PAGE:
Review: Coco

A sophisticated, visually dazzling fantasy adventure that dives into the heart of Mexico’s Day of the Dead mysticism. Ebullient music, a fearlessly adult narrative and an eye popping colour palette keep Coco in the high pedigree of major studio animation.

When Pixar goes it alone with new storytelling, the results speak for themselves. Up, Inside Out, and Wall-E in particular sidle themselves up nicely next to their latest offering Coco as films that confront mortality head on, and fearlessly explore the legacy of human existence within a finite time frame.

Toy Story 3 director Lee Unkrich co-directs here with Adrian Molina (both are Pixar stable hands in editing and writing respectively) and have framed a mystical adventure around the Hispanic tradition that both dispels the morbidity that might surround it and celebrates the true meaning of The Day of the Dead.

We’re in a nondescript town in Mexico where young Miguel (Anthony Gonzalez) is the youngest in a trigenerational family of shoe makers whose family history has a tragic story of a musician who left his wife and young daughter to pursue his dream of playing to the world.

The family no longer listens to or encourages music in any form yet, deep in Miguel’s heart, he is a mariachi – a born musician. Following the advice of his hero Ernesto De Le Cruz (Benjamin Bratt), a long dead national hero and musician/film star, Miguel sets off to prove his worth by stealing Cruz’s guitar from his crypt.

When he does so on the Day of the Dead Festival, Miguel is mystically transported to the City of the Dead and meets his ancestors whereby he has the day to find his way home, discover who his real Great Great Grandfather is and prove to his family that music isn’t the curse they believe it to be.

Traversing themes of family, mortality, memory, aging, poverty, death, greed, passion, love & loss, self belief and vitality, Coco‘s core story is unashamedly adult. It’s a signature move of Pixar in building adult drama into family films, and it is executed here with aplomb. The story is dressed with comic relief and a bright production design as to make it digestible to older kids yet there’s enough motion in proceedings to keep younger tots distracted (though the story will go over their heads). Yet, that’s the trick, Pixar films don’t play down to the audience.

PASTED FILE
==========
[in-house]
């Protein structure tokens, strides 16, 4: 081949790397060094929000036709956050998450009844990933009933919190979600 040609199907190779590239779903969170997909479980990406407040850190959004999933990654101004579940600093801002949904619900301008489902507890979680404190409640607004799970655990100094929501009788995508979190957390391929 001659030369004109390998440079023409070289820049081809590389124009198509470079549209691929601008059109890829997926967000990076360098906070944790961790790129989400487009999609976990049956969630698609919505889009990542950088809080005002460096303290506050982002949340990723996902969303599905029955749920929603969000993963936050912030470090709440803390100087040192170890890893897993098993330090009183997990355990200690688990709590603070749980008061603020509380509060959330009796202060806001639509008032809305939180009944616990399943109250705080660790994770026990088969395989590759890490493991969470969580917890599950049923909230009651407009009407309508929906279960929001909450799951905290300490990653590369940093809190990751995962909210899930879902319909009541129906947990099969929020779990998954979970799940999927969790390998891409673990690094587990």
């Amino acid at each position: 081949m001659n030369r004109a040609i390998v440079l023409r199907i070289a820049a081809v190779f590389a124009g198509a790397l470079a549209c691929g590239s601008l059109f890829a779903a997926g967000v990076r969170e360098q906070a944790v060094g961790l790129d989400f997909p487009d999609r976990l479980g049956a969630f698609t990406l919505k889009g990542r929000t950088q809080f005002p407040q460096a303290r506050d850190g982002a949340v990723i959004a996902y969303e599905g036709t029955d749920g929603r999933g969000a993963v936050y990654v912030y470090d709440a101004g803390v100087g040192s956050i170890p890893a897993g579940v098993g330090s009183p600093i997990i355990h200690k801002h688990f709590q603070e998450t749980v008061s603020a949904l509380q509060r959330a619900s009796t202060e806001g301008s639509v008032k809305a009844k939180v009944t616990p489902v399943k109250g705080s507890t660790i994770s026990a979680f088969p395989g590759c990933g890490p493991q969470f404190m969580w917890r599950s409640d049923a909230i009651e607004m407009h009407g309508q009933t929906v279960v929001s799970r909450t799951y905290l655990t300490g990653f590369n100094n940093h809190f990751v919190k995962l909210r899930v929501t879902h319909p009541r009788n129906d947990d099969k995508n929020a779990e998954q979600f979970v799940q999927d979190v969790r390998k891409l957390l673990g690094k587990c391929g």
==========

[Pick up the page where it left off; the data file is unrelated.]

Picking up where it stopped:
Packed in with bilingual songs (such a refreshing change) that come at you in English and Spanish, Coco riffs on Elvis, nods Frida Kahlo, and keeps the pace as rapid as it can. Supported by a voice cast that also features Gael Garcia Bernal, Gabriel Iglesias, and Edward James Olmos, the film polished is enhanced by their presence.

Whilst the trajectory of the story may feel somewhat familiar (semi-astute viewers will know from the outset where this is going), it’s what Coco does within the frame that makes it that little bit more special. It’s a plush, visual splendour equipped with a palpable emotional arc and great songs that’s well worth your time.